Historical references to London's sounds

A database of several hundred historical descriptions and references to London's sounds. They're drawn mainly from primary sources such as autobiographies, diaries and statutes, as well as novels written around the times they depict.

11th to
16th to
18th Early
 Pub life, music and song   1 3     1 5 3
 City-wide celebrations     3 2   3 3  
 Toasts, dinners and feasts     2 1       1
 Theatre and cinema audiences     2 1 1 1    
 Music and song in theatres     2 2   2    
 Public music and song outdoors     3   1 4    
 Education: Oratory and debate   1            
 Gambling and fairs     1 1 1 2 1  
 Sporting events   1 1 1 1      
 Families at leisure             1  
 Dancing             1  
 Local celebrations           1   1

Period referred to: Early 1900s

Sound category: Social > Families at leisure

Title of work: Round About a Pound a Week

Type of publication: Social investigation

Author: Maud Pember Reeves

Year of publication: 1913

Page/volume number: n/a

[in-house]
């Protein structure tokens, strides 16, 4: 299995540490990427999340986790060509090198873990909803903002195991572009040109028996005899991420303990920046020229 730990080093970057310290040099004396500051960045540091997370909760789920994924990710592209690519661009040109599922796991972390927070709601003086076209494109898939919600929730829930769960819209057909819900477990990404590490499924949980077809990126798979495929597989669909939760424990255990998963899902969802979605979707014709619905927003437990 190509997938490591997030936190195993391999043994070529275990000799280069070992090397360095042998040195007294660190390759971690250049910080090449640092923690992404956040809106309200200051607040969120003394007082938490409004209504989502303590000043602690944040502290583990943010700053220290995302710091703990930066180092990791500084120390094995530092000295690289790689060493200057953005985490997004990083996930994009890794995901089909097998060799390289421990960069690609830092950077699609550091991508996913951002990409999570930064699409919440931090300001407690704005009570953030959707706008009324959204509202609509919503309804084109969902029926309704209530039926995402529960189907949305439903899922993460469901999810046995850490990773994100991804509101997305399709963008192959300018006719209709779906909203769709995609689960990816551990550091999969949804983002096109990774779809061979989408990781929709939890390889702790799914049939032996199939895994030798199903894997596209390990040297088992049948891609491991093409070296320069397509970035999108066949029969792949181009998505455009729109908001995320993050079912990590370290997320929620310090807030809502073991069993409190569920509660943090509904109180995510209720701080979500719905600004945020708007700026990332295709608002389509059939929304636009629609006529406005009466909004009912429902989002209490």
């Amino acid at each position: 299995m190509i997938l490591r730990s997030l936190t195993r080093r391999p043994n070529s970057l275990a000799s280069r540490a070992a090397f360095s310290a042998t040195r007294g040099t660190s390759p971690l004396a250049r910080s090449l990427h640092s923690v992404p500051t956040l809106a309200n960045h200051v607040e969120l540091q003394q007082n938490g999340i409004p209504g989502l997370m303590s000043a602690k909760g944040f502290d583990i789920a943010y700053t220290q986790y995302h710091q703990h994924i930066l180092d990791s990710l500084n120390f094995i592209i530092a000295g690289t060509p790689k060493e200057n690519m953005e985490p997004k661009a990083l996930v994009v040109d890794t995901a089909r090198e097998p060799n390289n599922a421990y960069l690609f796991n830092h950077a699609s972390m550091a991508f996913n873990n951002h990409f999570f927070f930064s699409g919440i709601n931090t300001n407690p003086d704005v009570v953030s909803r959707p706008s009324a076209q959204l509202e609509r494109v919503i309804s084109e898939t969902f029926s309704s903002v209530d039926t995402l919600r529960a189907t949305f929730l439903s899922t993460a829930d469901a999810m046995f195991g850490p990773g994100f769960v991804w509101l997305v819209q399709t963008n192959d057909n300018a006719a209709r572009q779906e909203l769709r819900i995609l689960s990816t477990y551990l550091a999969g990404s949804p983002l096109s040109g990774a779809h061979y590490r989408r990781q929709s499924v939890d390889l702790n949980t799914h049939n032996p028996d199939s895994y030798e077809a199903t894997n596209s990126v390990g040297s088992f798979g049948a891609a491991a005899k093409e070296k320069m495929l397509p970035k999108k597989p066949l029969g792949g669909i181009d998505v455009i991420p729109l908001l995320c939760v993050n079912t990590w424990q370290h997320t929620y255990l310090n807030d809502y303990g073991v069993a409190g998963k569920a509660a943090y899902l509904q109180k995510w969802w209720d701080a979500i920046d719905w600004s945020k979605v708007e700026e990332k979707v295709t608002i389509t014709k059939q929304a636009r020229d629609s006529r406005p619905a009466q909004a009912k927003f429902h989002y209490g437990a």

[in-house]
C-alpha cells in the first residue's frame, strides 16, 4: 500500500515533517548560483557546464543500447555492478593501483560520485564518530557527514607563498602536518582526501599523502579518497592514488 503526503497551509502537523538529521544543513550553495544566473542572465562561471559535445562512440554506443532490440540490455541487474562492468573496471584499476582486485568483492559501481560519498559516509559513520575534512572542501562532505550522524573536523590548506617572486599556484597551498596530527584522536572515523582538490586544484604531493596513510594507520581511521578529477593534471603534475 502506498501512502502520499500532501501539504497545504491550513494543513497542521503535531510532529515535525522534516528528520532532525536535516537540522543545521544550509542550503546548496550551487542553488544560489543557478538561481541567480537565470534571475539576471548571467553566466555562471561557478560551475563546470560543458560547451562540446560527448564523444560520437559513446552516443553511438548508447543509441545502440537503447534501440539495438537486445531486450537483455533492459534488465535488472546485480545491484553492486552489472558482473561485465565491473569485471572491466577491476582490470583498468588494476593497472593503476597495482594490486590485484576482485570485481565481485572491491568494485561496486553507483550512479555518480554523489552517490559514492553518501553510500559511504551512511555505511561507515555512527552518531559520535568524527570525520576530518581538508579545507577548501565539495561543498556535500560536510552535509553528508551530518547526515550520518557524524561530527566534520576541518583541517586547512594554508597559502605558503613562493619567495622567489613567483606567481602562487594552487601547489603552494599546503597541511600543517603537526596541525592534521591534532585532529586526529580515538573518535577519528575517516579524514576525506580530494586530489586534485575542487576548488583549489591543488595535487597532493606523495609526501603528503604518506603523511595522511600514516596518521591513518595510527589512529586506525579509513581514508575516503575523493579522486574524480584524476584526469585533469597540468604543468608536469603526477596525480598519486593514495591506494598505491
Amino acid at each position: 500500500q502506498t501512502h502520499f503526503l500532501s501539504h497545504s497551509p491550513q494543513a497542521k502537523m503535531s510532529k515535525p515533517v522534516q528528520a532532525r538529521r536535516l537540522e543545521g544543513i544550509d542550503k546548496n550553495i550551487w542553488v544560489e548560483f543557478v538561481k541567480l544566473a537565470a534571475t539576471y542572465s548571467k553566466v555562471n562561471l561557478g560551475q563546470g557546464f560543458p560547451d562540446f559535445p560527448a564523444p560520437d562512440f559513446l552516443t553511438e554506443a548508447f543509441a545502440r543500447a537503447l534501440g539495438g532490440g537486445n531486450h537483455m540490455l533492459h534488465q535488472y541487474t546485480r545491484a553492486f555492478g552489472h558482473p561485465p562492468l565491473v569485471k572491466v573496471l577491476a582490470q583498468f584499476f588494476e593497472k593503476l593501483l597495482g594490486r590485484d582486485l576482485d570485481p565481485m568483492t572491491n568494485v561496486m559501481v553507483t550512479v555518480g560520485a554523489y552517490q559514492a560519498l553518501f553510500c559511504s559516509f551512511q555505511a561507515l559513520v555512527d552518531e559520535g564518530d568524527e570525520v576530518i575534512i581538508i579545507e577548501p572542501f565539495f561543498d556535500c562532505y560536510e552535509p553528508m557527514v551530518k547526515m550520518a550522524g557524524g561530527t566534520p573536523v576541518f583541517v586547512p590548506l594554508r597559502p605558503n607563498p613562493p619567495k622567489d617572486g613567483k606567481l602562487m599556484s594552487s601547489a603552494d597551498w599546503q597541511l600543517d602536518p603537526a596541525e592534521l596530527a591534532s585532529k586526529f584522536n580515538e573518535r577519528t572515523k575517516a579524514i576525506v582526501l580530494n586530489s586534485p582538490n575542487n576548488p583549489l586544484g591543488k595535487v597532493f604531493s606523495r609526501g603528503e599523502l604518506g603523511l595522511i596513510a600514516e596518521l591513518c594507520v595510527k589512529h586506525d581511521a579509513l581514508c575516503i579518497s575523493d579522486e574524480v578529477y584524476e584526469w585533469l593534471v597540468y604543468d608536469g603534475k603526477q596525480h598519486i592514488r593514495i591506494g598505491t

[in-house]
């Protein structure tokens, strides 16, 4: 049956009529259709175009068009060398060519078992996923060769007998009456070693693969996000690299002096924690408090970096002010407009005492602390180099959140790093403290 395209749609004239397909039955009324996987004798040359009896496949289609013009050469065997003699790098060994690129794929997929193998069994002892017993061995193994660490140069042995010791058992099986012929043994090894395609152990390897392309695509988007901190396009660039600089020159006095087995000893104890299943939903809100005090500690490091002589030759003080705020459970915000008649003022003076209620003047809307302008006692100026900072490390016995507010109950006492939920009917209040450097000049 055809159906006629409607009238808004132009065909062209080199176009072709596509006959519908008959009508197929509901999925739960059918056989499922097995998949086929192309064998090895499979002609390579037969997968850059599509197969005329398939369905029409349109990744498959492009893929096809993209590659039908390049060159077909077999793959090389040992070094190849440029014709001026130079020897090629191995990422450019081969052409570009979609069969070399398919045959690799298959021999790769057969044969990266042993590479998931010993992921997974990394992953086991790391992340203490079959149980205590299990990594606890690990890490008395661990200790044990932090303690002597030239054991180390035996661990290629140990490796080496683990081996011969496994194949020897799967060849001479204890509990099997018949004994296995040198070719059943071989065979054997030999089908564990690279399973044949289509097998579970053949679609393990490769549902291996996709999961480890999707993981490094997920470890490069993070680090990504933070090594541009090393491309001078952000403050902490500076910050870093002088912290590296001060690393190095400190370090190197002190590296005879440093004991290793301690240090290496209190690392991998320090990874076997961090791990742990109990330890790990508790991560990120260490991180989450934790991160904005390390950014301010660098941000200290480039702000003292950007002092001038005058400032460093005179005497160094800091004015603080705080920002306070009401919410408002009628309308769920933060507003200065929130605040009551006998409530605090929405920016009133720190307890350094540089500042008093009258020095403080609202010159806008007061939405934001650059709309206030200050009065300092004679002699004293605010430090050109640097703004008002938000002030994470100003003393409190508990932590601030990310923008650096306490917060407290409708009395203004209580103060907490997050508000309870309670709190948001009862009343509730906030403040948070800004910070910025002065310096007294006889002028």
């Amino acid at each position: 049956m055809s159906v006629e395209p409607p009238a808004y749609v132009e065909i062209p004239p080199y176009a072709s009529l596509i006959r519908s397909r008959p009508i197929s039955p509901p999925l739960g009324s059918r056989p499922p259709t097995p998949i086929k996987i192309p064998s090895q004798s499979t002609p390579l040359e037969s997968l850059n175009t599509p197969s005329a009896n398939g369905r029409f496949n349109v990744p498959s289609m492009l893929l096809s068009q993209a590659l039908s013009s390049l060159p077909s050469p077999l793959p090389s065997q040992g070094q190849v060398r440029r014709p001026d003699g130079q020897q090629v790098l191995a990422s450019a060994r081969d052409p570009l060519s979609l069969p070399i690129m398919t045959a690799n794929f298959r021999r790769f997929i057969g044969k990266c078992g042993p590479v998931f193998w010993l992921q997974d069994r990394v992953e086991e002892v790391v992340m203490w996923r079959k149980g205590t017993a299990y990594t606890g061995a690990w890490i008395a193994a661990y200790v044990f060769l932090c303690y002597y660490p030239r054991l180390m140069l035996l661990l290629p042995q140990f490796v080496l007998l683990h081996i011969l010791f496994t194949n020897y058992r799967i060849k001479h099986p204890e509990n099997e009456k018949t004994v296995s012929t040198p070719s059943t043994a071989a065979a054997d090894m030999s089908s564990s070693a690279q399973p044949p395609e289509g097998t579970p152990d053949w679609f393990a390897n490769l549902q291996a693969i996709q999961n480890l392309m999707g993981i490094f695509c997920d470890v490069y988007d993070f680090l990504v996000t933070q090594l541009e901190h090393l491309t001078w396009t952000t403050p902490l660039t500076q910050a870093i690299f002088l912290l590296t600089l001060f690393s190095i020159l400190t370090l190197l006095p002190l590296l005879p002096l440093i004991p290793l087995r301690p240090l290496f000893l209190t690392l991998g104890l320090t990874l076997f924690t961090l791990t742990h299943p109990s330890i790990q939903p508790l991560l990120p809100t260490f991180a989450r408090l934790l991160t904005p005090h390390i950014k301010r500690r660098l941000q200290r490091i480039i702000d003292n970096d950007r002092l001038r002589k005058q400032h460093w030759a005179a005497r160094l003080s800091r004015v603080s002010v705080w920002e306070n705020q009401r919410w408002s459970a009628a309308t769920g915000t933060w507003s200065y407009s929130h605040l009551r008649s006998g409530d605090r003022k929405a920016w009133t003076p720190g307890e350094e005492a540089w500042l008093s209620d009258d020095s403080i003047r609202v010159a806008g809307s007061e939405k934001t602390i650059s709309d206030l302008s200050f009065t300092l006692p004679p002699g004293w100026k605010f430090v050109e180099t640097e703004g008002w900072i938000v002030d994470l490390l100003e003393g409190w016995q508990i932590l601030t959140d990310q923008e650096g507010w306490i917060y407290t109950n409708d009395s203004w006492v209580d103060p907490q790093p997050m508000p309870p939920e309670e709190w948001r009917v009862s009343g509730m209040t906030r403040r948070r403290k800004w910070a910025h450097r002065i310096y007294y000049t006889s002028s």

Maud Pember Reeves observes working-class life in Lambeth

Questions are often asked as to how these children amuse themselves . . . Girls sometimes pooled their babies and did a little skipping, shouting severe orders as they did so to the unhappy infants. One party of soldiers, whose uniform was a piece of white tape round the arm and a piece of stick held over the shoulder as weapon, marched up and down a narrow street for hours on the first day of the August holidays, making such a noise of battle and sudden death that the long-suffering mothers inside the houses occasionally left their work to scream to them to be quiet.

[. . .]

On Bank Holiday these children are taken by their parents to the nearest park. The father strolls off, the mother and children sit on the grass. Nobody talks. There is scolding and crying and laughing and shouting, and there is dreary staring silence – never conversation.